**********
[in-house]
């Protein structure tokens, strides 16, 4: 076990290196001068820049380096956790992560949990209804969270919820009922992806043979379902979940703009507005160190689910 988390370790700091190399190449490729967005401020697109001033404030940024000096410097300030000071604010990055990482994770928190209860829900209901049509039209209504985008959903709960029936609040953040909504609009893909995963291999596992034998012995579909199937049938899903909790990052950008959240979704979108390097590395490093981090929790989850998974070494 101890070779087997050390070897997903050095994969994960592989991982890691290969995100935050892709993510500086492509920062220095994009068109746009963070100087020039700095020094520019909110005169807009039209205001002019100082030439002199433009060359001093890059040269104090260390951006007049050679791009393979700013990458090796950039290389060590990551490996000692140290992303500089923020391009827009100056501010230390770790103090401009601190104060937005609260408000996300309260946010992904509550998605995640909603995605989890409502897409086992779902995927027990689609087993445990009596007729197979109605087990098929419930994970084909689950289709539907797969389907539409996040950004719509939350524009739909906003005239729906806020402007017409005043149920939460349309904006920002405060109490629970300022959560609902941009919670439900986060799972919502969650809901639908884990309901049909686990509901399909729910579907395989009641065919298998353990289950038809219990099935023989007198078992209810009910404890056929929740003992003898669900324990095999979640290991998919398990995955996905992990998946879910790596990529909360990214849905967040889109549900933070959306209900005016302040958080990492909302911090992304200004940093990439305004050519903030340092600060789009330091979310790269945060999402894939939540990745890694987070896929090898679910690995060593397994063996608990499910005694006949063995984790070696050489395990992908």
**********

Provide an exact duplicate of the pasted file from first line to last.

[in-house]
């Protein structure tokens, strides 16, 4: 076990290196001068820049380096956790992560949990209804969270919820009922992806043979379902979940703009507005160190689910 988390370790700091190399190449490729967005401020697109001033404030940024000096410097300030000071604010990055990482994770928190209860829900209901049509039209209504985008959903709960029936609040953040909504609009893909995963291999596992034998012995579909199937049938899903909790990052950008959240979704979108390097590395490093981090929790989850998974070494 101890070779087997050390070897997903050095994969994960592989991982890691290969995100935050892709993510500086492509920062220095994009068109746009963070100087020039700095020094520019909110005169807009039209205001002019100082030439002199433009060359001093890059040269104090260390951006007049050679791009393979700013990458090796950039290389060590990551490996000692140290992303500089923020391009827009100056501010230390770790103090401009601190104060937005609260408000996300309260946010992904509550998605995640909603995605989890409502897409086992779902995927027990689609087993445990009596007729197979109605087990098929419930994970084909689950289709539907797969389907539409996040950004719509939350524009739909906003005239729906806020402007017409005043149920939460349309904006920002405060109490629970300022959560609902941009919670439900986060799972919502969650809901639908884990309901049909686990509901399909729910579907395989009641065919298998353990289950038809219990099935023989007198078992209810009910404890056929929740003992003898669900324990095999979640290991998919398990995955996905992990998946879910790596990529909360990214849905967040889109549900933070959306209900005016302040958080990492909302911090992304200004940093990439305004050519903030340092600060789009330091979310790269945060999402894939939540990745890694987070896929090898679910690995060593397994063996608990499910005694006949063995984790070696050489395990992908």